This book is an exciting hacker thriller that takes a biographical look into Mr. Mitnick’s early computer career infiltrating multinational corporations’ networks. From spending all night dial-up breaking into phone systems to convincing company employees into installing malicious programs from diskettes sent via snail mail, this book excellently captures the pulse of a genuinely gifted social engineer. His actions invoke criminal charges, ultimately leading him to go on the run. Thought of as a tenet in cybersecurity, people are the first line of defense for any corporate security program. This non-technical book is a must read for an intriguing perspective into securing the human behind the keyboard.
Angus Macrae | @AMACSIA
Hacking Exposed, now in its seventh edition, is still a great introduction into the basics of network attack and defense. Reflecting the evolving need for more specialist focus in different areas, its recognised brand has now of course diversified into editions for mobile, ICS, rootkits, Linux, Windows, wireless, and you name it. The overarching Network Security Secrets & Solutions by Stuart Mcclure and Joel Scambray, however, is for many, myself included, often the start of a much longer security journey.
I first bought the second edition of Hacking Exposed back in 2001, and it immediately changed the way I was thinking about the systems for which I was then responsible. Whilst much of the technology specifics in that edition will now seem quaintly retro, it is both sobering and more than little disheartening to see how some of the actual techniques are still in active use today. It was also the first time I read anything by Bruce Schenier, who penned its poignant Foreword stating “Knowledge is power because it allows you to make informed decisions based on how the world really is …… and not how you may otherwise believe it is.”
Bob Covello | @BobCovello
There are so many great technical books that it is difficult to choose only one. Books from reputable publishers such as No Starch Press and O’Reilly can keep any InfoSec professional busy for many years.
It is always great to have as many technical skills as you can possibly learn. Those are the skills that will get you the InfoSec job you desire, but you also have to be able to communicate your ideas in a way that not only instructs but also makes the audience want to hear more. You need a way that makes people want to engage with you.
You need a course in charisma!
The book I would recommend to anyone who needs to communicate in a way that engages people is The Charisma Myth by Olivia Fox Cabane.
This book takes more than a “win friends and influence people” approach. It offers exercises and techniques that can transform even the most socially inept InfoSec person into someone who can better connect with an audience. It is nice to know how all the exploits work and why it matters to be more security conscious. Don’t just wow them with the technical facts; wow them with your charismatic approach, too!”
Matt Pascucci | @MatthewPascucci
Extrusion Detection: Security Monitoring for Internal Intrusions was written over a decade ago, and it’s more relevant today than it was when it was first published. The technology in this book might have changed, but the concepts are still the same. In order to properly defend the confidential data within your network, there needs to be proper extrusion detection in place to detect intruders who have comprised your internal systems and siphoned out sensitive data.
We’ve seen a huge emphasis on preventing threats but not enough on detecting data as its being stolen. This book gives you some serious food for thought on how this can be applied to your network.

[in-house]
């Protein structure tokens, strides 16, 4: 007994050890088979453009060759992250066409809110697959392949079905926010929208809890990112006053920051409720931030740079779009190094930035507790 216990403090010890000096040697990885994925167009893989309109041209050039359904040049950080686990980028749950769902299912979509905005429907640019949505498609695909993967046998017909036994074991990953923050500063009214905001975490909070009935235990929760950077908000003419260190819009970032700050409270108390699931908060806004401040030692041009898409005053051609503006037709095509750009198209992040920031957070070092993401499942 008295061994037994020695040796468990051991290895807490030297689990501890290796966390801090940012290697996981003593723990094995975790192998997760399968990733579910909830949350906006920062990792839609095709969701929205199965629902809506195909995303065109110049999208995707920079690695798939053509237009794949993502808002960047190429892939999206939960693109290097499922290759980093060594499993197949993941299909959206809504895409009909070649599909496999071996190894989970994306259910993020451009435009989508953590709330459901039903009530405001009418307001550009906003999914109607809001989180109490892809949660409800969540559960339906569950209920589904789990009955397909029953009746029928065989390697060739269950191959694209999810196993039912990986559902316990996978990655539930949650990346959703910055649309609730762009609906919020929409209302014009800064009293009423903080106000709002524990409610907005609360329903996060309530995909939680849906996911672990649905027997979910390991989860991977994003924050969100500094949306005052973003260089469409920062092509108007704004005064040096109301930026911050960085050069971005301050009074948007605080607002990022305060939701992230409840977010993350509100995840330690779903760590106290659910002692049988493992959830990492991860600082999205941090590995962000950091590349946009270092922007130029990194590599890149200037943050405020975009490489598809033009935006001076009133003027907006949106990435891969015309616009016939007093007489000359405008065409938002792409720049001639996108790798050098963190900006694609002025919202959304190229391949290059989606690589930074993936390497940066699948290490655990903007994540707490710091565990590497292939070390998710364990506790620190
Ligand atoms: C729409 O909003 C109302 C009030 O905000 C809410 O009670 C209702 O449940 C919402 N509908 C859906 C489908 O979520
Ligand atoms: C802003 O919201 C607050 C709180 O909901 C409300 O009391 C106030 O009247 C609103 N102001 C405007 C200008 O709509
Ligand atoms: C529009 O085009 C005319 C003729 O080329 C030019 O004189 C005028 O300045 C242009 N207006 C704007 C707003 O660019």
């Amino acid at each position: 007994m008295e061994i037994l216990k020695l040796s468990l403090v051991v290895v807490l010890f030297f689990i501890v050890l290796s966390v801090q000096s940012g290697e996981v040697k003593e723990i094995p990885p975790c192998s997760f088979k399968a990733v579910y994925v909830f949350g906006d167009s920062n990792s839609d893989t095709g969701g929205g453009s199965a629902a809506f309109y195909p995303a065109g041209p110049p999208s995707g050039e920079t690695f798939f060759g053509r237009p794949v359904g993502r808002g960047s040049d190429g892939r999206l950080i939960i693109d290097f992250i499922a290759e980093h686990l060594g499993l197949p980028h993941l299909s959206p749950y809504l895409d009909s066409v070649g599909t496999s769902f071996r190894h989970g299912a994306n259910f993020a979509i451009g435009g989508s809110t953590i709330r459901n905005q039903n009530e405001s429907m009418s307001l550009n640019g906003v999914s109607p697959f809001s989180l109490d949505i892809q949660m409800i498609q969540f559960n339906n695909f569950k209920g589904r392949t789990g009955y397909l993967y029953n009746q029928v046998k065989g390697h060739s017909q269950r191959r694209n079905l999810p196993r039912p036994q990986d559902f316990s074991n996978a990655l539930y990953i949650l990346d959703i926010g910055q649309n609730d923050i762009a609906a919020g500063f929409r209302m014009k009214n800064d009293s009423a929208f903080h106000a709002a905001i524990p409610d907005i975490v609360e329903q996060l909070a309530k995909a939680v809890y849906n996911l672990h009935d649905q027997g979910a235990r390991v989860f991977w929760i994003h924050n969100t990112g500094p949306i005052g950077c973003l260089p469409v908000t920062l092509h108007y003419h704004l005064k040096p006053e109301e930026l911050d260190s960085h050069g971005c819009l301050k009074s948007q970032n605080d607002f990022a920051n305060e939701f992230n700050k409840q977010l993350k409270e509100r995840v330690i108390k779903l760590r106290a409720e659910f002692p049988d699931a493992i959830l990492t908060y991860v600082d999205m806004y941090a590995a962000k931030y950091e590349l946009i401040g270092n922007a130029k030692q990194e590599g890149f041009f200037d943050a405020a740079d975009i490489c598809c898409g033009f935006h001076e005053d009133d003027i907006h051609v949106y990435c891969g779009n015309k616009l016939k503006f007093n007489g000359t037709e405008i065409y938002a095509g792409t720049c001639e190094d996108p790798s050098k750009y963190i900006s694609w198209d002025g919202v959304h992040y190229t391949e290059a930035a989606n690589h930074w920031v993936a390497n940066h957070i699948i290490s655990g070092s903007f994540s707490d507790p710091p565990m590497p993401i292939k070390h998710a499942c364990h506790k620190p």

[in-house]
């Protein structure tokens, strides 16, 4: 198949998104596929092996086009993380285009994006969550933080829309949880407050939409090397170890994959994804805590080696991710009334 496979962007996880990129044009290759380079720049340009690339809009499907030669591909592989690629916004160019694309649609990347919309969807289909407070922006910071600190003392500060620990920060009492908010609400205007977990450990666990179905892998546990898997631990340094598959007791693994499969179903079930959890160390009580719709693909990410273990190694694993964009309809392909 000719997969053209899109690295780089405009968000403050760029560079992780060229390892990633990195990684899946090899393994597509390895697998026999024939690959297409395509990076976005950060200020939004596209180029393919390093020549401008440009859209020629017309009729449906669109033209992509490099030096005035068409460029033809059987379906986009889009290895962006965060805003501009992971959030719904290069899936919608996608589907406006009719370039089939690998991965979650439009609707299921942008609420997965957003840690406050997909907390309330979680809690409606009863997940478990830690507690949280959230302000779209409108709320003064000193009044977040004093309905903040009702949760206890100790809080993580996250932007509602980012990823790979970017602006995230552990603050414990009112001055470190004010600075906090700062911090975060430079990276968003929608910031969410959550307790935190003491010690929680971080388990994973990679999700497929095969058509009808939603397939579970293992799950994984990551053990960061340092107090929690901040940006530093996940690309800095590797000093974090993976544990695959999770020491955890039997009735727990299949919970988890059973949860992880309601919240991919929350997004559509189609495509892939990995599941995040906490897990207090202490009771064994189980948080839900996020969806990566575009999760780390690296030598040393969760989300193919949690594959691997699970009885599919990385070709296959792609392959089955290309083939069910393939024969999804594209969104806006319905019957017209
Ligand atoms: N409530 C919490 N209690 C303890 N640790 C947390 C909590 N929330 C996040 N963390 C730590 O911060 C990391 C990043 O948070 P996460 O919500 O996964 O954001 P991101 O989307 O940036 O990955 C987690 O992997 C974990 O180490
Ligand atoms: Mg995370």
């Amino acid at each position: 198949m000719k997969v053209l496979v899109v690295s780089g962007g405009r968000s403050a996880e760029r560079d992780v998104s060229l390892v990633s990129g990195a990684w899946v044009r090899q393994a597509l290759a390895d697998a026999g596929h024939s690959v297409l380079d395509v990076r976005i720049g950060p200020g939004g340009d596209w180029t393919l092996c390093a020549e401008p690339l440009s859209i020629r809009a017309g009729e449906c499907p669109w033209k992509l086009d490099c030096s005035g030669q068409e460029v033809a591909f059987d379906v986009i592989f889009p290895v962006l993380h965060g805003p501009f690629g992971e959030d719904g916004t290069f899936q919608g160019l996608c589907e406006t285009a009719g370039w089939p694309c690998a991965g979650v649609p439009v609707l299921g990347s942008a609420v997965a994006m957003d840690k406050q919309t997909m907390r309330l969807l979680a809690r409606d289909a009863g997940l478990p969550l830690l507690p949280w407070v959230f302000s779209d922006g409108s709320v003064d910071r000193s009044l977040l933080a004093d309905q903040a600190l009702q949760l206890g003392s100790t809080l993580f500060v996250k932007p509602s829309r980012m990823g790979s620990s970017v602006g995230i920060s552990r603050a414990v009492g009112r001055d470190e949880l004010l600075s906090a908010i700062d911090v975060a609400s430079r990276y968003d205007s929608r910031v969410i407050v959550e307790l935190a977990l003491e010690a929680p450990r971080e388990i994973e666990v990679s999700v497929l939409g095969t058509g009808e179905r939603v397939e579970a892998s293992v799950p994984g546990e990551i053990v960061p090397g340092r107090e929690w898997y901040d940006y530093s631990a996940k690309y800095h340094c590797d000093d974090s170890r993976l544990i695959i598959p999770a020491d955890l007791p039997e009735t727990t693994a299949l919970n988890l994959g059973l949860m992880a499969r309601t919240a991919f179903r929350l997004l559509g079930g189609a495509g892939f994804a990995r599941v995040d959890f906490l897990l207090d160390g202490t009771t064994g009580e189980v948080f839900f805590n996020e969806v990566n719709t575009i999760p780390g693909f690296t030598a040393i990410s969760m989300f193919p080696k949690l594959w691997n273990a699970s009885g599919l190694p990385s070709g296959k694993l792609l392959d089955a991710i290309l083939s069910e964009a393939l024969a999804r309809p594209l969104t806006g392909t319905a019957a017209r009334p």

Bev Robb | @teksquisite
Countdown to Zero Day: Stuxnet and the Launch of the World’s First Digital Weapon
By Kim Zetter
This book is about malware detection and not just run-of-the-mill malware, either. It’s a techno-thriller page turner.
Kim put extensive detail and research into writing her book, pulling all pertinent facts and research together without listing one line of code. She has a great narrative style that both absorbs and enthralls the reader. The book that was extremely hard to put down.
This book does a great job of illustrating and unraveling Stuxnet. Ever wonder what it would be like to have a power grid in your country shut down for a day, week, month, or even longer? Is your country prepared? This book makes you think about the secretive world of cyberwarfare and how one piece of malware forever changed world history.
Thom Langford | @
Below are a couple of suggestions for the list. However, they are not IT security books, as I know they are going to already be some great books on the list. These books, on the other hand, have helped me develop more as a CISO than any IT security book because they have helped me communicate better as well as think of alternative ways to address problems. They are not traditional IT security books in any sense of the term!
Slide:ology and Presentation Zen
I can’t count the number of times a great security message has been turned into the dullest topic ever by poor slides and presentation technique. The same will apply in the boardroom, as well. Get your slides in order, polish your performance, and be blunt. People will take you more seriously. These two books are constant references for me in helping me in that regard.
One Plus One Equals Three
It is so easy to get stuck into the same way of thinking when presented with business problems. This book really inspires you to look at things differently, see the silver lining, and often be far more creative when addressing problems. Many people I know, myself included, read it in one sitting.
Sleights of Mind
Neuroscience applied to magic. Think it isn’t relevant? The same techniques that magicians use to distract and fool their audiences are the same tricks used by phishing scams and cyber criminals. Understanding these techniques and approaches goes a long way to understanding how best to approach these kinds of classic security issues in the workplace.